By 1929, the company was shifting 13,000 machines a year to markets in Europe and Argentina, and by the 1930s it had diversified into office equipment. In 1959 Olivetti announced its first home-grown mainframe computer - the Elea 9000 - but withdrew from the cut-throat mainframe business by the mid 1960s.
Financial problems caused by the large sums of money required to stay in the data-processing business led to a rescue of the company by a consortium of banks and other Italian business. This bought in Bruno Visentini as chairman, along with the decision to stop chasing Sperry, Burroughs and IBM. Instead, the company moved on to calculators, like its Programma 101, although it kept a small presence in the minicomputer business, selling its P6060 and P6040 systems. By 1978, it employed 62,000 people and had a turnover of 1,550 billion Lire.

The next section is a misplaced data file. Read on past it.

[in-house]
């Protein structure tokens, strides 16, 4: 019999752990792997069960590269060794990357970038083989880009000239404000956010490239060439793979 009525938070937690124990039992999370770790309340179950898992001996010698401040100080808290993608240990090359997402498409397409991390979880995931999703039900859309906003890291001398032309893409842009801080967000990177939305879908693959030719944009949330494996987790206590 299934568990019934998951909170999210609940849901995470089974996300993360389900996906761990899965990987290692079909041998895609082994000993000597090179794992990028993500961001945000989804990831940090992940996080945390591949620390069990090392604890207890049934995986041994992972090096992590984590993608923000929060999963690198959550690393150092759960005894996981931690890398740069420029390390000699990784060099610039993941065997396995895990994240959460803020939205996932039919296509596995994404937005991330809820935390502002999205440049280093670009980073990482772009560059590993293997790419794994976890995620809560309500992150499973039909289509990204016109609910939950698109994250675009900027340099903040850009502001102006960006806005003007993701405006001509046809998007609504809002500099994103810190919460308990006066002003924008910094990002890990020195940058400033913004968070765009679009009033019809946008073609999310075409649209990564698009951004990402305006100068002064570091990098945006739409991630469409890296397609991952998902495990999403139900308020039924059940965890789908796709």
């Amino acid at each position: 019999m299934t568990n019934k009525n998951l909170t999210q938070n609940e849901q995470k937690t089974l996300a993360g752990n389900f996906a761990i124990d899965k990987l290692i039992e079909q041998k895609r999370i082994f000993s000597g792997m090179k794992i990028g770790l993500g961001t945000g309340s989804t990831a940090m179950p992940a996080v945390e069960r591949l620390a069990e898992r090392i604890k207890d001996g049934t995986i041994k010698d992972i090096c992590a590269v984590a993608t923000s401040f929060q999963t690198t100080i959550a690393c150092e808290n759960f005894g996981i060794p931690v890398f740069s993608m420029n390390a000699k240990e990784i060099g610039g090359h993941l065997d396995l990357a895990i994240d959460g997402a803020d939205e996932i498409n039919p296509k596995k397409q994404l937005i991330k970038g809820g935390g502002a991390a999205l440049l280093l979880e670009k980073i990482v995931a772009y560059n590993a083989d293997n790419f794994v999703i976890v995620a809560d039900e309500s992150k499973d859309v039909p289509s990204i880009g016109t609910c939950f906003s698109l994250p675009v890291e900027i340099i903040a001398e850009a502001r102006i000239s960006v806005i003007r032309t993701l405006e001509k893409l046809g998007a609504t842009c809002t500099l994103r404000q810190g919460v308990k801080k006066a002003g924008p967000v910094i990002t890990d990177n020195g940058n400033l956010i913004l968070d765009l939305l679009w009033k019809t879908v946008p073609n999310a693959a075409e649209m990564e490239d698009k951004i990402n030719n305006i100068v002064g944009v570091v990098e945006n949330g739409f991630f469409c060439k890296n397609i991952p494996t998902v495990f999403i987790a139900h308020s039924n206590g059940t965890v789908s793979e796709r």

Carlo di Benedetti of Olivetti, © Practical Computing January 1989Olivetti then ran into more financial problems which led to a rescue by well-known Italian entrepreneurs Carlo and Franco di Benedetti. As well as injecting cash to prop up the business, the pair slashed the headcount, which fell to just over 17,000 by 1988.
This was coupled with a new aim to make Olivetti "a world leader in the emerging information technology revolution", which was followed up by the release of the M20 personal computer in 1982. Whilst this micro was advanced in some ways, what with its 16-bit Zilog Z8000, it wasn't IBM compatible, but Olivetti had seen where the market was really going - IBM compatibility but with better performance or price.